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      What's the Deal: Part 4

      The district still says they don't have enough money to afford what the teachers are asking for. Can other districts find themselves in the same spot. Many school districts across the state are facing the same issues as Marquette decreasing enrollment which leads to lower funding, and ultimately have an effect on wage increases for teachers.

      Over the last decade NICE community schools has seen a steady increase to student enrollment. This year they will have 1,200 kids between Westwood High School and The Aspen Ridge School.

      "We received some good luck in terms of an uptick in student numbers. Where we grew a little bit as well as some additional funding from the state of Michigan, which is really important to a school district in Michigan, how much the per pupil foundation allowance is," said Brian DeAugustine, superintendent Nice Community Schools.

      Their per pupil funding is at 7,200, and their budget is at $10.9 million. While the district is doing well, they have also endured tough times. From 2009 to 2011 the district made several administrative cuts and they couldn't afford to give high wage increases to their teachers and support staff. It took them around two months to settle on a contract.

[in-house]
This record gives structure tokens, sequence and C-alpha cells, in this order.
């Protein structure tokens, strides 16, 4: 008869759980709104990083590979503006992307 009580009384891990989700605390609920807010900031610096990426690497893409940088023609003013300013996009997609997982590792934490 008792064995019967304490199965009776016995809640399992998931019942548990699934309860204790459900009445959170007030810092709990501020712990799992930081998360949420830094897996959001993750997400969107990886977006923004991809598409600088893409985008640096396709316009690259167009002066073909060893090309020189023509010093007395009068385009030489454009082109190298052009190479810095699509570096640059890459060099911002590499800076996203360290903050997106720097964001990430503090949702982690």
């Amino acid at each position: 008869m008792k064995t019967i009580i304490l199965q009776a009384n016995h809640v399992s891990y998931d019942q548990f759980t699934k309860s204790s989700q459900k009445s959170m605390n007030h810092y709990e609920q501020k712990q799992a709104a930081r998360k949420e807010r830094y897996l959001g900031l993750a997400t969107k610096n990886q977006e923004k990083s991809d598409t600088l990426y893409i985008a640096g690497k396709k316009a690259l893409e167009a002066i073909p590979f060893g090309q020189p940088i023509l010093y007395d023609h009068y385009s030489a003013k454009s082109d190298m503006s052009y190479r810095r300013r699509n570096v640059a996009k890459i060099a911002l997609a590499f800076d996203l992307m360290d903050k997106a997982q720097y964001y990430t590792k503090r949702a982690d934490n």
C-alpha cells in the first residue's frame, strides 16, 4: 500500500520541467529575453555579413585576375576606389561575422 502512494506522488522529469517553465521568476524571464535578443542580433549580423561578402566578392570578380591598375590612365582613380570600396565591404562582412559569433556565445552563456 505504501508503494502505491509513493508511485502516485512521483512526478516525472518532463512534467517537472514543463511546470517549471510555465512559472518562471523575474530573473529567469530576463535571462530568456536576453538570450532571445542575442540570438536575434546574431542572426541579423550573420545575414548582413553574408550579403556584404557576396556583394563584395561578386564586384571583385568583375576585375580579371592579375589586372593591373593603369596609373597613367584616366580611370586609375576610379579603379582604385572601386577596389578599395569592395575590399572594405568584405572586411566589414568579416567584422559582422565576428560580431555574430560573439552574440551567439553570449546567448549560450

"Both at the building principal level and the administrative offices, and superintendentâ??s office. So, that helped save money and personnel costs in terms of salaries and benefits. Then, both bargaining units both the teachers and the support staff services took very modest raises," DeAugustine said.

      With staffing cuts, modest raises, and saving as much money as possible while maintaining their programs they have been able to increase their general fund from $80,000 to now $800,000. The district has also been able to achieve that savings by community support through a sinking fund that's helped maintain their buildings. Superintendent Brian DeAugustine says it takes discipline and understanding between all parties during tough economic times.

      "It's just a matter of finding out where the numbers are and what each side can live with. What can the district afford. What do the teachers feel is fair compensation for the work they do. There's always a middle ground in there somewhere it's just takes time, patience, and effort to get it done," DeAugustine adds.

      Teacher at Nice Community Schools are currently under a three year contract with a 2% increase each year plus their step wage increase.